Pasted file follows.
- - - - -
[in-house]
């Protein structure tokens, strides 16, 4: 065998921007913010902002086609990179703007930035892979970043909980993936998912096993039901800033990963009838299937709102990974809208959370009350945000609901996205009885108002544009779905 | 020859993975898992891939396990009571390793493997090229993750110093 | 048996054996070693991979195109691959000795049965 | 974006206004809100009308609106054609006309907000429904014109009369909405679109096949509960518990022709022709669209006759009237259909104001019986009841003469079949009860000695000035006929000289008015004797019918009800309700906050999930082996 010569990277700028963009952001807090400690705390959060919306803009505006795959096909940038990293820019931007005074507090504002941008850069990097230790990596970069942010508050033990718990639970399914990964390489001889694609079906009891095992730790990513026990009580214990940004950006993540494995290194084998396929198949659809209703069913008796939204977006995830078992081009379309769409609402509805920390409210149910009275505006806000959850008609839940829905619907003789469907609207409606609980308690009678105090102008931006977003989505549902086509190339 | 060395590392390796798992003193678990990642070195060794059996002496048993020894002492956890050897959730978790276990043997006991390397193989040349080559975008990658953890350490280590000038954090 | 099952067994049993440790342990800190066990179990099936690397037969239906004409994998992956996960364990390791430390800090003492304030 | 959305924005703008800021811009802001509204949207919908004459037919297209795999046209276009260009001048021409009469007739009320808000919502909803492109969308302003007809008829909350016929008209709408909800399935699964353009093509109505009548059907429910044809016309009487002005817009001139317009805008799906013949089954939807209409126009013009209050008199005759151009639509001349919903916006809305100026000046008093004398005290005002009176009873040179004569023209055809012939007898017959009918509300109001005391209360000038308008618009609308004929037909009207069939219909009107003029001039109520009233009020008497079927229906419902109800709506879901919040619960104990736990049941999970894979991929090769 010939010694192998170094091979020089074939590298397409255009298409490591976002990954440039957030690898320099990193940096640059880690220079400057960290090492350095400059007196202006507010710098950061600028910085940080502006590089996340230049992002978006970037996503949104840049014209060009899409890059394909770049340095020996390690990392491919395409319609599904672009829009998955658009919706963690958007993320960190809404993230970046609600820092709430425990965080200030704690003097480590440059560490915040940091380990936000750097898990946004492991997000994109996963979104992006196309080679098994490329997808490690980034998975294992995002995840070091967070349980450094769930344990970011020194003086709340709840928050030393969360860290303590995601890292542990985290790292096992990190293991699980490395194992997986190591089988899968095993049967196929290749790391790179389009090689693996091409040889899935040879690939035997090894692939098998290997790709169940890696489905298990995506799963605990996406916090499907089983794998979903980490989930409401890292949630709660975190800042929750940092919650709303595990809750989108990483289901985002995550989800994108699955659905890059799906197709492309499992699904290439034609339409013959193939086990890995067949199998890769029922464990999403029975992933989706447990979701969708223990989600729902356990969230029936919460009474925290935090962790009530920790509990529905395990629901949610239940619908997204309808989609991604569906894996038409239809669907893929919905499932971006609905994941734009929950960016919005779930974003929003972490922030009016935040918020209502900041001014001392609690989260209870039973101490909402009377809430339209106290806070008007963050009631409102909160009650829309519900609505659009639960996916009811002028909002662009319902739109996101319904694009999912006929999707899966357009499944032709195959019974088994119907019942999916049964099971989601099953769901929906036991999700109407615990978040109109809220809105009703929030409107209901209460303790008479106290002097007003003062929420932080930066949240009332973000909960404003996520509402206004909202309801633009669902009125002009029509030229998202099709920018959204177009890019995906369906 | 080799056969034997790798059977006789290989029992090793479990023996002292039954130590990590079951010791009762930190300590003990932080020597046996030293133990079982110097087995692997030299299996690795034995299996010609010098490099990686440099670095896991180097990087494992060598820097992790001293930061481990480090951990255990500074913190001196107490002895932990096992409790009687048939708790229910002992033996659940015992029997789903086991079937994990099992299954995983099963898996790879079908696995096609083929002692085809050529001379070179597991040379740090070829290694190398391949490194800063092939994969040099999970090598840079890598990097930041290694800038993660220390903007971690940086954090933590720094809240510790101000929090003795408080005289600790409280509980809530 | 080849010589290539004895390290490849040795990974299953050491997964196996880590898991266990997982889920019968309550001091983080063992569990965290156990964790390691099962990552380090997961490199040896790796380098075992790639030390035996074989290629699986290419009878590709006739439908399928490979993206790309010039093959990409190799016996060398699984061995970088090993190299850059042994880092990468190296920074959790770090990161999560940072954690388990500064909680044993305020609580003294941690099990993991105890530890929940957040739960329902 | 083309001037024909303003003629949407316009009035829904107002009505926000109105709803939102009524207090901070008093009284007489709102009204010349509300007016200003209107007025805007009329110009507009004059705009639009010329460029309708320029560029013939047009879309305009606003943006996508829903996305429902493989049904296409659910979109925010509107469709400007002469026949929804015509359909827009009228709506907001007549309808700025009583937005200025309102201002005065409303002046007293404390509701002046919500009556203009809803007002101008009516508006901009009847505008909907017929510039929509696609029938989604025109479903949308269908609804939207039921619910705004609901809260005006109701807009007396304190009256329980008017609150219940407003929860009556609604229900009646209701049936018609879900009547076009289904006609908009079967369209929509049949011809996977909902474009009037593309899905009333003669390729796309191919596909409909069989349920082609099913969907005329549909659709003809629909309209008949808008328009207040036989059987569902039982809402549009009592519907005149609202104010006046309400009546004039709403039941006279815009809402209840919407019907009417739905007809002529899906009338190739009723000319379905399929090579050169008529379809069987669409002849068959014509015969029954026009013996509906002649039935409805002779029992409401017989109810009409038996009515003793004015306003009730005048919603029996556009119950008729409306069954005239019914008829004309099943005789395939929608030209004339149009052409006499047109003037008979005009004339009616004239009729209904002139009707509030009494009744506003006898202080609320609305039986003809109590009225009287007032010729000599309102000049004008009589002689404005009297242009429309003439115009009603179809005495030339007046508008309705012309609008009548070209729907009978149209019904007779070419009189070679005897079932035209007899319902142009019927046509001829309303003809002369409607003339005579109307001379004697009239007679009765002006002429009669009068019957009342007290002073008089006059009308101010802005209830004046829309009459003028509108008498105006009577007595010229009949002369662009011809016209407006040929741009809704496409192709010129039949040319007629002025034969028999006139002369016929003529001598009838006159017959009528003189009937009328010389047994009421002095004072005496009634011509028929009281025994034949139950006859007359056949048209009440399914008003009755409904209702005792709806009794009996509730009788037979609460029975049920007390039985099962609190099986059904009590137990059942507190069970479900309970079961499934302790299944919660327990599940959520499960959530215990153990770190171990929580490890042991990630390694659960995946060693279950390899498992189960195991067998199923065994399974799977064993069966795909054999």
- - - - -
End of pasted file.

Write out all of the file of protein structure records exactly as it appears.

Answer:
[in-house]
């Protein structure tokens, strides 16, 4: 065998921007913010902002086609990179703007930035892979970043909980993936998912096993039901800033990963009838299937709102990974809208959370009350945000609901996205009885108002544009779905 | 020859993975898992891939396990009571390793493997090229993750110093 | 048996054996070693991979195109691959000795049965 | 974006206004809100009308609106054609006309907000429904014109009369909405679109096949509960518990022709022709669209006759009237259909104001019986009841003469079949009860000695000035006929000289008015004797019918009800309700906050999930082996 010569990277700028963009952001807090400690705390959060919306803009505006795959096909940038990293820019931007005074507090504002941008850069990097230790990596970069942010508050033990718990639970399914990964390489001889694609079906009891095992730790990513026990009580214990940004950006993540494995290194084998396929198949659809209703069913008796939204977006995830078992081009379309769409609402509805920390409210149910009275505006806000959850008609839940829905619907003789469907609207409606609980308690009678105090102008931006977003989505549902086509190339 | 060395590392390796798992003193678990990642070195060794059996002496048993020894002492956890050897959730978790276990043997006991390397193989040349080559975008990658953890350490280590000038954090 | 099952067994049993440790342990800190066990179990099936690397037969239906004409994998992956996960364990390791430390800090003492304030 | 959305924005703008800021811009802001509204949207919908004459037919297209795999046209276009260009001048021409009469007739009320808000919502909803492109969308302003007809008829909350016929008209709408909800399935699964353009093509109505009548059907429910044809016309009487002005817009001139317009805008799906013949089954939807209409126009013009209050008199005759151009639509001349919903916006809305100026000046008093004398005290005002009176009873040179004569023209055809012939007898017959009918509300109001005391209360000038308008618009609308004929037909009207069939219909009107003029001039109520009233009020008497079927229906419902109800709506879901919040619960104990736990049941999970894979991929090769 010939010694192998170094091979020089074939590298397409255009298409490591976002990954440039957030690898320099990193940096640059880690220079400057960290090492350095400059007196202006507010710098950061600028910085940080502006590089996340230049992002978006970037996503949104840049014209060009899409890059394909770049340095020996390690990392491919395409319609599904672009829009998955658009919706963690958007993320960190809404993230970046609600820092709430425990965080200030704690003097480590440059560490915040940091380990936000750097898990946004492991997000994109996963979104992006196309080679098994490329997808490690980034998975294992995002995840070091967070349980450094769930344990970011020194003086709340709840928050030393969360860290303590995601890292542990985290790292096992990190293991699980490395194992997986190591089988899968095993049967196929290749790391790179389009090689693996091409040889899935040879690939035997090894692939098998290997790709169940890696489905298990995506799963605990996406916090499907089983794998979903980490989930409401890292949630709660975190800042929750940092919650709303595990809750989108990483289901985002995550989800994108699955659905890059799906197709492309499992699904290439034609339409013959193939086990890995067949199998890769029922464990999403029975992933989706447990979701969708223990989600729902356990969230029936919460009474925290935090962790009530920790509990529905395990629901949610239940619908997204309808989609991604569906894996038409239809669907893929919905499932971006609905994941734009929950960016919005779930974003929003972490922030009016935040918020209502900041001014001392609690989260209870039973101490909402009377809430339209106290806070008007963050009631409102909160009650829309519900609505659009639960996916009811002028909002662009319902739109996101319904694009999912006929999707899966357009499944032709195959019974088994119907019942999916049964099971989601099953769901929906036991999700109407615990978040109109809220809105009703929030409107209901209460303790008479106290002097007003003062929420932080930066949240009332973000909960404003996520509402206004909202309801633009669902009125002009029509030229998202099709920018959204177009890019995906369906 | 080799056969034997790798059977006789290989029992090793479990023996002292039954130590990590079951010791009762930190300590003990932080020597046996030293133990079982110097087995692997030299299996690795034995299996010609010098490099990686440099670095896991180097990087494992060598820097992790001293930061481990480090951990255990500074913190001196107490002895932990096992409790009687048939708790229910002992033996659940015992029997789903086991079937994990099992299954995983099963898996790879079908696995096609083929002692085809050529001379070179597991040379740090070829290694190398391949490194800063092939994969040099999970090598840079890598990097930041290694800038993660220390903007971690940086954090933590720094809240510790101000929090003795408080005289600790409280509980809530 | 080849010589290539004895390290490849040795990974299953050491997964196996880590898991266990997982889920019968309550001091983080063992569990965290156990964790390691099962990552380090997961490199040896790796380098075992790639030390035996074989290629699986290419009878590709006739439908399928490979993206790309010039093959990409190799016996060398699984061995970088090993190299850059042994880092990468190296920074959790770090990161999560940072954690388990500064909680044993305020609580003294941690099990993991105890530890929940957040739960329902 | 083309001037024909303003003629949407316009009035829904107002009505926000109105709803939102009524207090901070008093009284007489709102009204010349509300007016200003209107007025805007009329110009507009004059705009639009010329460029309708320029560029013939047009879309305009606003943006996508829903996305429902493989049904296409659910979109925010509107469709400007002469026949929804015509359909827009009228709506907001007549309808700025009583937005200025309102201002005065409303002046007293404390509701002046919500009556203009809803007002101008009516508006901009009847505008909907017929510039929509696609029938989604025109479903949308269908609804939207039921619910705004609901809260005006109701807009007396304190009256329980008017609150219940407003929860009556609604229900009646209701049936018609879900009547076009289904006609908009079967369209929509049949011809996977909902474009009037593309899905009333003669390729796309191919596909409909069989349920082609099913969907005329549909659709003809629909309209008949808008328009207040036989059987569902039982809402549009009592519907005149609202104010006046309400009546004039709403039941006279815009809402209840919407019907009417739905007809002529899906009338190739009723000319379905399929090579050169008529379809069987669409002849068959014509015969029954026009013996509906002649039935409805002779029992409401017989109810009409038996009515003793004015306003009730005048919603029996556009119950008729409306069954005239019914008829004309099943005789395939929608030209004339149009052409006499047109003037008979005009004339009616004239009729209904002139009707509030009494009744506003006898202080609320609305039986003809109590009225009287007032010729000599309102000049004008009589002689404005009297242009429309003439115009009603179809005495030339007046508008309705012309609008009548070209729907009978149209019904007779070419009189070679005897079932035209007899319902142009019927046509001829309303003809002369409607003339005579109307001379004697009239007679009765002006002429009669009068019957009342007290002073008089006059009308101010802005209830004046829309009459003028509108008498105006009577007595010229009949002369662009011809016209407006040929741009809704496409192709010129039949040319007629002025034969028999006139002369016929003529001598009838006159017959009528003189009937009328010389047994009421002095004072005496009634011509028929009281025994034949139950006859007359056949048209009440399914008003009755409904209702005792709806009794009996509730009788037979609460029975049920007390039985099962609190099986059904009590137990059942507190069970479900309970079961499934302790299944919660327990599940959520499960959530215990153990770190171990929580490890042991990630390694659960995946060693279950390899498992189960195991067998199923065994399974799977064993069966795909054999």